- Eight months after pulling the plug on its troubled 1:1 iPad program, the Los Angeles Unified School District is threatening to sue Apple if it doesn't refund millions spent on the devices and related Pearson software.
- The district says that it won't spend another dollar on the Pearson software, which, according to Apple Insider, was riddled with errors and missing lessons and interactive materials that were promised when the deal was made.
- LAUSD attorney David Holmquist also told KPCC that the majority of the 650,000 students in the nation's second-largest school district still can't access Pearson's curriculum on the tablets.
Neither KPCC nor Apple Insider provided an amount for the refund being sought.
This latest chapter in the rise and fall of Los Angeles' abandoned $1.3 billion plan to put an iPad in the hands of every student is a doozy. On one hand, if the district can show that it was promised services, capabilities, and results beyond what it actually received, there's probably an argument to be made for the refund. On the other hand, there remains the view that the rollout may not have had sufficient preparation. Problems prior to the plan being dropped included unforeseen needs for accessories like keyboards. After all, it'd be pretty difficult for students to efficiently complete essays and other written assignments using an onscreen keyboard. And then, of course, there were the kids who "hacked" their devices by deleting security profiles.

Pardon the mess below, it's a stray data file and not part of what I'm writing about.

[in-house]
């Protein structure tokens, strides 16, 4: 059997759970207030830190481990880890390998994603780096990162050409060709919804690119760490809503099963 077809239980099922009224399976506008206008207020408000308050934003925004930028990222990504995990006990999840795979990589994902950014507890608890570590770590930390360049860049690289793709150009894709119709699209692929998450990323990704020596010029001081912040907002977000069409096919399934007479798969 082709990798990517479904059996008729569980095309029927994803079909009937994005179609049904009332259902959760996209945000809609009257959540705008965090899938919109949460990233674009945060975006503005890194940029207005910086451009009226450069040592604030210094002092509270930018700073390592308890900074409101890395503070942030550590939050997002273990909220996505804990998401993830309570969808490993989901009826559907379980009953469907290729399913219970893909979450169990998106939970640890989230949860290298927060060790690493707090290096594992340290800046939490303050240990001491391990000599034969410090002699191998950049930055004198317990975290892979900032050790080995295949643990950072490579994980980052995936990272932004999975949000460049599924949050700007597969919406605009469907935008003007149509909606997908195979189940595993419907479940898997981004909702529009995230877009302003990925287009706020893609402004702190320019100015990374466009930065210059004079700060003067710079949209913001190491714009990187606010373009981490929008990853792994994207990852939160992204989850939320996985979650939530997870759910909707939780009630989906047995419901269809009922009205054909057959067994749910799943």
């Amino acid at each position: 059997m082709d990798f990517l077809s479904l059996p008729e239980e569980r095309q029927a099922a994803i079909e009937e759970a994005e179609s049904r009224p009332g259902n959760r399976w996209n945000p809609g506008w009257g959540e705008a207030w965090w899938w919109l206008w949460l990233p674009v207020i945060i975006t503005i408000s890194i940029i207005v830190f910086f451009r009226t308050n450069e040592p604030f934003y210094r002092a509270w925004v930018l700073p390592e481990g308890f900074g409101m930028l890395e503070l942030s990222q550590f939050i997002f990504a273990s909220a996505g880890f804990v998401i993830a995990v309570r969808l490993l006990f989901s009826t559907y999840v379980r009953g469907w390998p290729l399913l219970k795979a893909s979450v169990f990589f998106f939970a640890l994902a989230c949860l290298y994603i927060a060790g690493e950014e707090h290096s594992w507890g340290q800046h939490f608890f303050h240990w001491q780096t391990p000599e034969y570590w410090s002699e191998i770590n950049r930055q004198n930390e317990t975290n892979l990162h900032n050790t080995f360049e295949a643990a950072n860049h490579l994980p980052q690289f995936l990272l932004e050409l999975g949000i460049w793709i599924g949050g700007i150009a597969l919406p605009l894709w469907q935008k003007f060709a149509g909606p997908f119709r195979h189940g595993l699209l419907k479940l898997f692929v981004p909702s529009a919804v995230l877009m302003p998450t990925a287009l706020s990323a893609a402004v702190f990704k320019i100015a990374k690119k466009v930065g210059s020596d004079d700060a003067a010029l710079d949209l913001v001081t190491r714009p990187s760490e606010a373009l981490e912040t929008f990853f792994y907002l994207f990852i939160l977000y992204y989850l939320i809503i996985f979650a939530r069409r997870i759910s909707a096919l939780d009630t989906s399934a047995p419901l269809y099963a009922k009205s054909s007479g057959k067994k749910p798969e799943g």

Dropping the program wasn't the end of the issues by a longshot, either. KPCC uncovered last August ties between Pearson executives and former superintendent John Deasy (along with other top officials in the district), and December brought on a FBI investigation. Then, in February, news broke that the district could no longer afford a 1:1 program with any device.